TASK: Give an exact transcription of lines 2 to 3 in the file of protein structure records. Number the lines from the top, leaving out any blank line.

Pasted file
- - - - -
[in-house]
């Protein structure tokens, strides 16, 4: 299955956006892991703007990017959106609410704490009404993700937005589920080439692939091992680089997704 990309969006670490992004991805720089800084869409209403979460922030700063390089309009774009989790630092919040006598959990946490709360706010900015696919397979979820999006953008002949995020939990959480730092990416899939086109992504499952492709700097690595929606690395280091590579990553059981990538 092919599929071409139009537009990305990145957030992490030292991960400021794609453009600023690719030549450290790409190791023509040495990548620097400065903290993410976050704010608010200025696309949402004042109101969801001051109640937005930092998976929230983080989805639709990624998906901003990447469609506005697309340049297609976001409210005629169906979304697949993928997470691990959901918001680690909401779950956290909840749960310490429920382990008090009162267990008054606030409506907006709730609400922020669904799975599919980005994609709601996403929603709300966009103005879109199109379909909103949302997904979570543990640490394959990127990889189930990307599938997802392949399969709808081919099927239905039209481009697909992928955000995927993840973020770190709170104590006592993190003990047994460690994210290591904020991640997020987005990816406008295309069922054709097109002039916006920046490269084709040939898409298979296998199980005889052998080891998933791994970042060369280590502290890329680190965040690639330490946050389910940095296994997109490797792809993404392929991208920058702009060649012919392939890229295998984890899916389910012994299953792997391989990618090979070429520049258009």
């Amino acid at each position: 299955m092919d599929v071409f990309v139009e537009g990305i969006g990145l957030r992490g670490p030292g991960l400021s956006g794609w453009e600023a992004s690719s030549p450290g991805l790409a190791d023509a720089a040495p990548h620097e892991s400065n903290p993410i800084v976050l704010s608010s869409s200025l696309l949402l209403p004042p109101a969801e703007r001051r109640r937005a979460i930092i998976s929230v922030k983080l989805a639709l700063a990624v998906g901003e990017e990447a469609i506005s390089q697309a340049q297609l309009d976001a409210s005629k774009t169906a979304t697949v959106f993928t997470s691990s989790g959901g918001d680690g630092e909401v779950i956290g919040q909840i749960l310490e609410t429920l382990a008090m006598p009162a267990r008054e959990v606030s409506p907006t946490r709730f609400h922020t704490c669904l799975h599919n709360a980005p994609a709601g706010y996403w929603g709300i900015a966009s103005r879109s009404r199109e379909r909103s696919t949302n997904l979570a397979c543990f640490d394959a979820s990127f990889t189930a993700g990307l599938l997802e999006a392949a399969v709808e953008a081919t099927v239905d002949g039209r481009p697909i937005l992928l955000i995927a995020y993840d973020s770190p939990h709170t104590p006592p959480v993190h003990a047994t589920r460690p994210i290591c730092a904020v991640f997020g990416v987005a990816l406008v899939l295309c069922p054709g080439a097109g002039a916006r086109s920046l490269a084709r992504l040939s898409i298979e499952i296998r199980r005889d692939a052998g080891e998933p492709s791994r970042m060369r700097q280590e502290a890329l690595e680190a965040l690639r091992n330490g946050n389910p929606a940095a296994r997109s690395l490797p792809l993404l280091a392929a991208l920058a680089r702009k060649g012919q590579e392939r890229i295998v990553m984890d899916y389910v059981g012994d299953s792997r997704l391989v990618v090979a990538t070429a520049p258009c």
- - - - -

């Protein structure tokens, strides 16, 4: 299955956006892991703007990017959106609410704490009404993700937005589920080439692939091992680089997704 990309969006670490992004991805720089800084869409209403979460922030700063390089309009774009989790630092919040006598959990946490709360706010900015696919397979979820999006953008002949995020939990959480730092990416899939086109992504499952492709700097690595929606690395280091590579990553059981990538 092919599929071409139009537009990305990145957030992490030292991960400021794609453009600023690719030549450290790409190791023509040495990548620097400065903290993410976050704010608010200025696309949402004042109101969801001051109640937005930092998976929230983080989805639709990624998906901003990447469609506005697309340049297609976001409210005629169906979304697949993928997470691990959901918001680690909401779950956290909840749960310490429920382990008090009162267990008054606030409506907006709730609400922020669904799975599919980005994609709601996403929603709300966009103005879109199109379909909103949302997904979570543990640490394959990127990889189930990307599938997802392949399969709808081919099927239905039209481009697909992928955000995927993840973020770190709170104590006592993190003990047994460690994210290591904020991640997020987005990816406008295309069922054709097109002039916006920046490269084709040939898409298979296998199980005889052998080891998933791994970042060369280590502290890329680190965040690639330490946050389910940095296994997109490797792809993404392929991208920058702009060649012919392939890229295998984890899916389910012994299953792997391989990618090979070429520049258009």
């Amino acid at each position: 299955m092919d599929v071409f990309v139009e537009g990305i969006g990145l957030r992490g670490p030292g991960l400021s956006g794609w453009e600023a992004s690719s030549p450290g991805l790409a190791d023509a720089a040495p990548h620097e892991s400065n903290p993410i800084v976050l704010s608010s869409s200025l696309l949402l209403p004042p109101a969801e703007r001051r109640r937005a979460i930092i998976s929230v922030k983080l989805a639709l700063a990624v998906g901003e990017e990447a469609i506005s390089q697309a340049q297609l309009d976001a409210s005629k774009t169906a979304t697949v959106f993928t997470s691990s989790g959901g918001d680690g630092e909401v779950i956290g919040q909840i749960l310490e609410t429920l382990a008090m006598p009162a267990r008054e959990v606030s409506p907006t946490r709730f609400h922020t704490c669904l799975h599919n709360a980005p994609a709601g706010y996403w929603g709300i900015a966009s103005r879109s009404r199109e379909r909103s696919t949302n997904l979570a397979c543990f640490d394959a979820s990127f990889t189930a993700g990307l599938l997802e999006a392949a399969v709808e953008a081919t099927v239905d002949g039209r481009p697909i937005l992928l955000i995927a995020y993840d973020s770190p939990h709170t104590p006592p959480v993190h003990a047994t589920r460690p994210i290591c730092a904020v991640f997020g990416v987005a990816l406008v899939l295309c069922p054709g080439a097109g002039a916006r086109s920046l490269a084709r992504l040939s898409i298979e499952i296998r199980r005889d692939a052998g080891e998933p492709s791994r970042m060369r700097q280590e502290a890329l690595e680190a965040l690639r091992n330490g946050n389910p929606a940095a296994r997109s690395l490797p792809l993404l280091a392929a991208l920058a680089r702009k060649g012919q590579e392939r890229i295998v990553m984890d899916y389910v059981g012994d299953s792997r997704l391989v990618v090979a990538t070429a520049p258009c």